The NSPCC recognises that online anonymity is a complex issue, where anonymity is a clear driver of illegal and harmful activity, but can also provide benefits and protections to vulnerable groups such as LGBTQ+ children and young people, who may use anonymity to explore their sexual and gender identity.

We oppose any outright ban on online anonymity, but consider that the key harms and risks posed by anonymous accounts should be addressed through adopting a risk mitigation strategy as part of the framework to be set out in the draft online safety bill.

Platforms are not neutral actors, and as such the regulator, Ofcom, should actively require companies to address the content and behaviour risks that stem from online anonymity, with enhanced risk assessment mechanisms for high-risk platforms built around anonymity as a central design choice. As part of in-scope platforms Duty of Care requirements, active steps should be taken to mitigate the potential risks of anonymous accounts online, adopting a safety by design approach that will help to both mitigate harms without removing benefits for vulnerable groups of users.

[1] And because of this they warrant special protection, in particular with reference to UN General Comment no. 25, https://www.ohchr.org/EN/HRBodies/CRC/Pages/GCChildrensRightsRelationDigitalEnvironment.aspx and GDPR article 8 and recital 38. https://ico.org.uk/for-organisations/guide-to-data-protection/guide-to-the-general-data-protection-regulation-gdpr/children-and-the-uk-gdpr/what-rights-do-children-have/

[2] ‘How Safe are our Children?’ Report, NSPCC, 2019. https://learning.nspcc.org.uk/media/1747/how-safe-are-our-children-2019.pdf

[3]‘What children are telling us about bulling’ Childline Bullying Report, NSPCC, 2016.  https://learning.nspcc.org.uk/media/1204/what-children-are-telling-us-about-bullying-childline-bullying-report-2015-16.pdf

[4] BBFC (2020) https://www.bbfc.co.uk/about-us/news/half-of-children-and-teens-exposed-to-harmful-online-content-while-in-lockdown

[5] Ofcom (2021) https://www.ofcom.org.uk/__data/assets/pdf_file/0025/217825/children-and-parents-media-use-and-attitudes-report-2020-21.pdf

[6] ‘Online in lockdown’, Time for Inclusive Education (TIE), 2020, https://www.tiecampaign.co.uk/reports

[7] McGeeney, E., & Hanson, E. ‘Digital Romance: A research project exploring young people’s use of technology in their romantic relationships and love lives.’ London: National Crime Agency and Brook, 2017. http://legacy.brook.org.uk/data/DR_REPORT_FINAL.pdf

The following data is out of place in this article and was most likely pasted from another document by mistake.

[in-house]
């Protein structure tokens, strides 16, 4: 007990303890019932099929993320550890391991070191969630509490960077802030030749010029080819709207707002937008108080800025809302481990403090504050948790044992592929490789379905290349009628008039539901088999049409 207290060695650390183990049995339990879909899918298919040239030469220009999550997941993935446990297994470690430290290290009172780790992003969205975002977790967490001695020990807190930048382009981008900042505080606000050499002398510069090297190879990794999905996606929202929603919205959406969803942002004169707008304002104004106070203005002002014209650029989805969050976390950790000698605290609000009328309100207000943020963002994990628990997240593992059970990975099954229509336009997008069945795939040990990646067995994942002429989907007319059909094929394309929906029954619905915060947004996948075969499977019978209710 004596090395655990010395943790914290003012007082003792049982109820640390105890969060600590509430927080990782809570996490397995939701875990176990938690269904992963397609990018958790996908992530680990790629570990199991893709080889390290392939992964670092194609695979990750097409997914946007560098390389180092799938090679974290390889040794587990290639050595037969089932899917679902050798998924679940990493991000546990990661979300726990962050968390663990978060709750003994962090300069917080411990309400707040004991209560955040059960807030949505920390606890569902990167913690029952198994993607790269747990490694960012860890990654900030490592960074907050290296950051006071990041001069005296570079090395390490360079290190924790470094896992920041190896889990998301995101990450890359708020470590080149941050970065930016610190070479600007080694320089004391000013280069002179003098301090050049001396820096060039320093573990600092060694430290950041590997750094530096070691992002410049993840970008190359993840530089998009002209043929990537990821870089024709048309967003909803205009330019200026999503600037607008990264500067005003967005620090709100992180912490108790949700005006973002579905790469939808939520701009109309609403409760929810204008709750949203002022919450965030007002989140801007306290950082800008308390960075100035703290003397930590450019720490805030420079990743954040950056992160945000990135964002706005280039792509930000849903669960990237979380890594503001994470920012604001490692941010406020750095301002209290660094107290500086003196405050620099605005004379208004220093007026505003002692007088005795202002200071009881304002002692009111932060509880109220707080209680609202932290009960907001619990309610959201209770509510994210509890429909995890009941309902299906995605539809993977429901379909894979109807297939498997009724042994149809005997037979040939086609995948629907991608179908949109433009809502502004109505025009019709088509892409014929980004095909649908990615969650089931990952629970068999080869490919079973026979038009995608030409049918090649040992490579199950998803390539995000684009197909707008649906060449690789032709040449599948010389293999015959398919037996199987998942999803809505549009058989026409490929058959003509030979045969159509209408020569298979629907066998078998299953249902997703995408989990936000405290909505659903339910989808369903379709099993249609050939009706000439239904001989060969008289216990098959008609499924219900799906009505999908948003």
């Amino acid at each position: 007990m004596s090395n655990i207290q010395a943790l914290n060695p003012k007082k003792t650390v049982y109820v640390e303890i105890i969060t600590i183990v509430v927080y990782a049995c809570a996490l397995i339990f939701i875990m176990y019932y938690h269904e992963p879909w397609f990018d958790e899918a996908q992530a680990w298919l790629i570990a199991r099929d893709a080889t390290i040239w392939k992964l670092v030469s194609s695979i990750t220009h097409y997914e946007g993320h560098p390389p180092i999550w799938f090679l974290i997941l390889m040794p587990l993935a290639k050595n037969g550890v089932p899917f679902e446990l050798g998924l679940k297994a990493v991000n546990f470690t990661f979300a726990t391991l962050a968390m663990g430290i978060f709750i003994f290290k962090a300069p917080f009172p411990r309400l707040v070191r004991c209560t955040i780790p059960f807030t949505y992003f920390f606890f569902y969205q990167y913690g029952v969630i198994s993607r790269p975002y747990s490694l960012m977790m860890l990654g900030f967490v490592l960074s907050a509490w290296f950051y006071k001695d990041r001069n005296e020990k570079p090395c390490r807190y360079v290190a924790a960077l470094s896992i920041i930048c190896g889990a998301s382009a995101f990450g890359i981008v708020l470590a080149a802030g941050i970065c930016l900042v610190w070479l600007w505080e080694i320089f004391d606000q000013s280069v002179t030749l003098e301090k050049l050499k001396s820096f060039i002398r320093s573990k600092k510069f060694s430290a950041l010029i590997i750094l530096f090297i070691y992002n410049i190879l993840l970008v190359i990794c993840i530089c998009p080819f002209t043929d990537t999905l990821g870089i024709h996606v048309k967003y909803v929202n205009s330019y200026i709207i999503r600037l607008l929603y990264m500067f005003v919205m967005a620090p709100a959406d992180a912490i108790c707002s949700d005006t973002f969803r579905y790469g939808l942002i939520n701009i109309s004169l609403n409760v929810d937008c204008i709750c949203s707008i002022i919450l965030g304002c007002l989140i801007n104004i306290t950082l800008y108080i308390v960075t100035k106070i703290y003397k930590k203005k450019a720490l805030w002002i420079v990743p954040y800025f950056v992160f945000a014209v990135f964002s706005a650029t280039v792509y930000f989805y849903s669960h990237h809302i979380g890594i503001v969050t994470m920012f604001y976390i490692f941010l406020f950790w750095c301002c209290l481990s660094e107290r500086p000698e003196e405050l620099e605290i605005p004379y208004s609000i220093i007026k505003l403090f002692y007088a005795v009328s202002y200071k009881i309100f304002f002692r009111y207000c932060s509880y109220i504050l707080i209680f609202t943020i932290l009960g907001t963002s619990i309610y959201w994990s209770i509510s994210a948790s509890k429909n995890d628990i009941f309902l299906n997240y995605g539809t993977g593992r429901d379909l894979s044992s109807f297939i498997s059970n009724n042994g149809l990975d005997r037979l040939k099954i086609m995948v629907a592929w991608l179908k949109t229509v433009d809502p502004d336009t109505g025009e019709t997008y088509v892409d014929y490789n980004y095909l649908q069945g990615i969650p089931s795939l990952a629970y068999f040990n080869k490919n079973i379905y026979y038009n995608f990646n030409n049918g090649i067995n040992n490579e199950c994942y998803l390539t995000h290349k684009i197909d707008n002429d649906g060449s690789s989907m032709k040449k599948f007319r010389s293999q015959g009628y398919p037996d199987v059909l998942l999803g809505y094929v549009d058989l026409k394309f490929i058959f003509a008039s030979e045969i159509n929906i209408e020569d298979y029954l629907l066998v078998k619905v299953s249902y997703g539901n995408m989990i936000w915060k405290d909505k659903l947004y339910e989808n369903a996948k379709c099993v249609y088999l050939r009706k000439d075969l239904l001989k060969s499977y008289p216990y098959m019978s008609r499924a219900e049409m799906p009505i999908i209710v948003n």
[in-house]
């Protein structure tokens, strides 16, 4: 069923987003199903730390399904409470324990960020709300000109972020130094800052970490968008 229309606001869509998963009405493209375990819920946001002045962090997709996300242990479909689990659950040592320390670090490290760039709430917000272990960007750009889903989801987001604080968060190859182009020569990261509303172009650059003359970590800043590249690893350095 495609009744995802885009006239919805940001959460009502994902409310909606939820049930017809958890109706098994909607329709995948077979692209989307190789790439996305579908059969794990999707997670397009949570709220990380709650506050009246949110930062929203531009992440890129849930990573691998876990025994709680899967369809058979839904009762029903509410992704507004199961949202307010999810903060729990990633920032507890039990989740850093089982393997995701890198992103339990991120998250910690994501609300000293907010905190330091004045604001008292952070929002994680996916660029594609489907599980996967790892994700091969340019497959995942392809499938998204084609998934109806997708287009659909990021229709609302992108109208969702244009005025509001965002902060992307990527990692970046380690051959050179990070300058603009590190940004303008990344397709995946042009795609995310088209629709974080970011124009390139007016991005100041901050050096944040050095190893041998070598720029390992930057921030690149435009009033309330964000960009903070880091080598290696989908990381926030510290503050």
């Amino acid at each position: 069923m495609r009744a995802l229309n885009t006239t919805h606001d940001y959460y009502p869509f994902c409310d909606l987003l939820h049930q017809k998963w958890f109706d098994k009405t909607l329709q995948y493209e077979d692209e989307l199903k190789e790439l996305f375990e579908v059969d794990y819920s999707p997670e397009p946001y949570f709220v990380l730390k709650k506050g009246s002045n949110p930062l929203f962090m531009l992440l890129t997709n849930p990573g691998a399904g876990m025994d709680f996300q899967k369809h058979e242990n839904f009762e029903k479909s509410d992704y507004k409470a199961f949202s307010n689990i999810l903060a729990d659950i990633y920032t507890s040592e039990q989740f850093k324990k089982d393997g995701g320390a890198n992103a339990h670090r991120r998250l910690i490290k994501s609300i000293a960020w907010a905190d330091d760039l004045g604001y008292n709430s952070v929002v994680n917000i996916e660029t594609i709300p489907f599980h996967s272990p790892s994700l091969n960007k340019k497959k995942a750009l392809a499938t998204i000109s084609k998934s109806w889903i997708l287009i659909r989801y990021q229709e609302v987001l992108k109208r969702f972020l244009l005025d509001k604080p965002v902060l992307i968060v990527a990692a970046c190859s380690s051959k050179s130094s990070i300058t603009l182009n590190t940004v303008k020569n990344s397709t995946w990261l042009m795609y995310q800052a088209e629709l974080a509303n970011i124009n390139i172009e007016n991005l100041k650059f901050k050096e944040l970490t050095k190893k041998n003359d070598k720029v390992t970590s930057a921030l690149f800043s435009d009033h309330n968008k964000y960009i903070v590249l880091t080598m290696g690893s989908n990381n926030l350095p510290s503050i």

[8] NSPCC (2021) https://www.nspcc.org.uk/about-us/newsopinion/2021/online-grooming-record-high/

[9] IWF (2021) https://www.iwf.org.uk/news/call-experts-help-tacklegrowing-threat-‘self-generated’-online-child-sexual-abuse-material

[10] NSPCC (2020) The impact of the coronavirus pandemic on child welfare: online abuse London: NSPCC

[11]‘Live-streaming and Video-chatting Snapshot’, NSPCC Learning, 2018.  https://learning.nspcc.org.uk/media/1559/livestreaming-video-chatting-nspcc-snapshot-2.pdf

[12] ‘2020 reports by Electronic Service providers’, National Center for Missing and Exploited Children, 2020. https://www.missingkids.org/content/dam/missingkids/gethelp/2020-reports-by-esp.pdf

[13] ‘Estimated 90 cybercrimes recorded a day against children’, NSPCC, 2020. https://www.nspcc.org.uk/about-us/news-opinion/2020/cybercrimes-against-children/

[14] ‘Report Remove’, Childline, 2020. https://www.childline.org.uk/info-advice/bullying-abuse-safety/online-mobile-safety/sexting/report-nude-image-online/#:~:text=if%20you're%20having%20problems,the%20title%20'Report%20Remove'.

[15] Law Commission (2021) Modernising Communications Offences: final report. London: Law Commission

[16] The final recommendations on intimate image based offences will not be published until spring 2022.

[17] Office for National Statistics (2021) children’s online behaviour in England and Wales: year ending March 2020. Newport: ONS